Another example of ancient Jewish influence in Rome is that Jewish cooking methods greatly inspired Roman cuisine. “Jewish housewives were forced to be creative, cooking with limited amounts of humble ingredients while keeping the recipes kosher. Artichokes, cheeses, and salt cod were cheap and available inside the ghetto and spices and seasonings added taste. Vegetables and fish were fried in olive oil. Fish dishes are prominent in ancient Roman Jewish cooking. ... Beef was salted, peppered and dried, an ingredient which Roman Jews still prepare for the Holidays. Bollo, a soft spongy cake studded with raisins and candied fruits, is known to have been brought to Rome by Jews expelled from Spain.” The Jewish influence on Roman cooking is so obvious that it was mentioned in the tourist booklet that we found at our hotel. (source: www.jewishworldreview.com)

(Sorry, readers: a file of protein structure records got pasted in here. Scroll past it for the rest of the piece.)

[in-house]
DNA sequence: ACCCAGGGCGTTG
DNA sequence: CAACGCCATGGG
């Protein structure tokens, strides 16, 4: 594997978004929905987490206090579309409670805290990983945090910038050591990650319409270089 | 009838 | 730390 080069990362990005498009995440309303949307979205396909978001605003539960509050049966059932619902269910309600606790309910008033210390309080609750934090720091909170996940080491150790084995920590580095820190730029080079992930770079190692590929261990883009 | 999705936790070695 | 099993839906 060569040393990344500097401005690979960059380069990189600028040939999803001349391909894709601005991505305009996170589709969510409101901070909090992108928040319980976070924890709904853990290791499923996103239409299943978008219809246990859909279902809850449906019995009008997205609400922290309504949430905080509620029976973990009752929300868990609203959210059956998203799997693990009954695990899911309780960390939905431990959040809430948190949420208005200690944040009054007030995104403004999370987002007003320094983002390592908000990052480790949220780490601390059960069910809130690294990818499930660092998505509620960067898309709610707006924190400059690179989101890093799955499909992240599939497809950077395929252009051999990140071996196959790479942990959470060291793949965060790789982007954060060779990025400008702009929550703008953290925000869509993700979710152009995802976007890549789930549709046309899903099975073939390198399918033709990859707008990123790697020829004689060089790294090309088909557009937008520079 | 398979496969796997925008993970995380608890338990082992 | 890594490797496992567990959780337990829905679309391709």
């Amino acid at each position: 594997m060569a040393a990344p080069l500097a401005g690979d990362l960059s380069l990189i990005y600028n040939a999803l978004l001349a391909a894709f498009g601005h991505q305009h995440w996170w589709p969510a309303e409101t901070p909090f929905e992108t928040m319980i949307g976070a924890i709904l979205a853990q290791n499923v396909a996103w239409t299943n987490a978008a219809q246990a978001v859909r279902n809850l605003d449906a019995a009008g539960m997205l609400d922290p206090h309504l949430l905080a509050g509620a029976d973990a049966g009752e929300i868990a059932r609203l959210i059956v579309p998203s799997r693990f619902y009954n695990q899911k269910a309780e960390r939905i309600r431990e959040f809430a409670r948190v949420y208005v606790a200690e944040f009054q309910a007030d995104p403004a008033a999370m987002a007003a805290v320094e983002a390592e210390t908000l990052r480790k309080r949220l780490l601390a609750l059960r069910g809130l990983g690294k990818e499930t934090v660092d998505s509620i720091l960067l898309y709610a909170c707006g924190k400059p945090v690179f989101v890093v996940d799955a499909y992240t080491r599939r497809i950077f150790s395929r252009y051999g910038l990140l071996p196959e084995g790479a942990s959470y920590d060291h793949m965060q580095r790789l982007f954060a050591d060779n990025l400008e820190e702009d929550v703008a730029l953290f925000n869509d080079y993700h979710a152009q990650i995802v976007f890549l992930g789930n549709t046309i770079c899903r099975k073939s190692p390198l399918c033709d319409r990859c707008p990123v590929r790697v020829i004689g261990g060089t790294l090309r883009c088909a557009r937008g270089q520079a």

Though not on the ghetto tour, two important relics tying Rome and Israel together are the Arch of Titus, opposite the Roman Forum, and the Coliseum, named for the colossal statue of Emperor Nero, which originally stood alongside of it. The arch was built to commemorate Titus’ Judean victory in 70 CE. It shows the triumphal parade with the Temple vessels carried aloft. Michaela explained that the booty from the Holy Temple, together with the money paid by Roman Jews to redeem the prisoners, paid for the construction of the mammoth Coliseum.

The ancient Roman ghetto is situated on the banks of the Tiber River. Before 1555, the Jews lived loosely in their own quarter. But in 1555, copying the first “ghetto” that had been built in Venice, Pope Paul IV forced the Jews into a meager, seven acre space, whose border was actually in the Tiber River (that part of the Tiber had no embankment). Churches were built outside each ghetto entrance to try to entice the Jews to convert. Micaela pointed out the Hebrew script under the crucifix of one church. It quotes the Jewish prophet Isaiah: “All day long, I have stretched out my hands to a disobedient and faithless nation that has lost its way.” (Isaiah 65:2) The quote was taken out of context to give it an anti-Semitic twist.